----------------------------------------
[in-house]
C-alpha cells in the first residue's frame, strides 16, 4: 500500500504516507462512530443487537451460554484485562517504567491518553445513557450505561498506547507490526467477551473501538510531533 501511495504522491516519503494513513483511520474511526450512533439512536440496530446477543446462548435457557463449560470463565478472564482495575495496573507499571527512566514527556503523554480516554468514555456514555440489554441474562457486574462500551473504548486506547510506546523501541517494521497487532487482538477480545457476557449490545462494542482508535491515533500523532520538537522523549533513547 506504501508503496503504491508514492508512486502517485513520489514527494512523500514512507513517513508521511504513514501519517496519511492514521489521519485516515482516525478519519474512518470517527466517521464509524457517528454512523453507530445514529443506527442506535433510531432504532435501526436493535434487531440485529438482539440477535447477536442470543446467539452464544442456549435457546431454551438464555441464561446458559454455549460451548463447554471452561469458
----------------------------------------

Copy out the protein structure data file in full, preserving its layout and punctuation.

[in-house]
C-alpha cells in the first residue's frame, strides 16, 4: 500500500504516507462512530443487537451460554484485562517504567491518553445513557450505561498506547507490526467477551473501538510531533 501511495504522491516519503494513513483511520474511526450512533439512536440496530446477543446462548435457557463449560470463565478472564482495575495496573507499571527512566514527556503523554480516554468514555456514555440489554441474562457486574462500551473504548486506547510506546523501541517494521497487532487482538477480545457476557449490545462494542482508535491515533500523532520538537522523549533513547 506504501508503496503504491508514492508512486502517485513520489514527494512523500514512507513517513508521511504513514501519517496519511492514521489521519485516515482516525478519519474512518470517527466517521464509524457517528454512523453507530445514529443506527442506535433510531432504532435501526436493535434487531440485529438482539440477535447477536442470543446467539452464544442456549435457546431454551438464555441464561446458559454455549460451548463447554471452561469458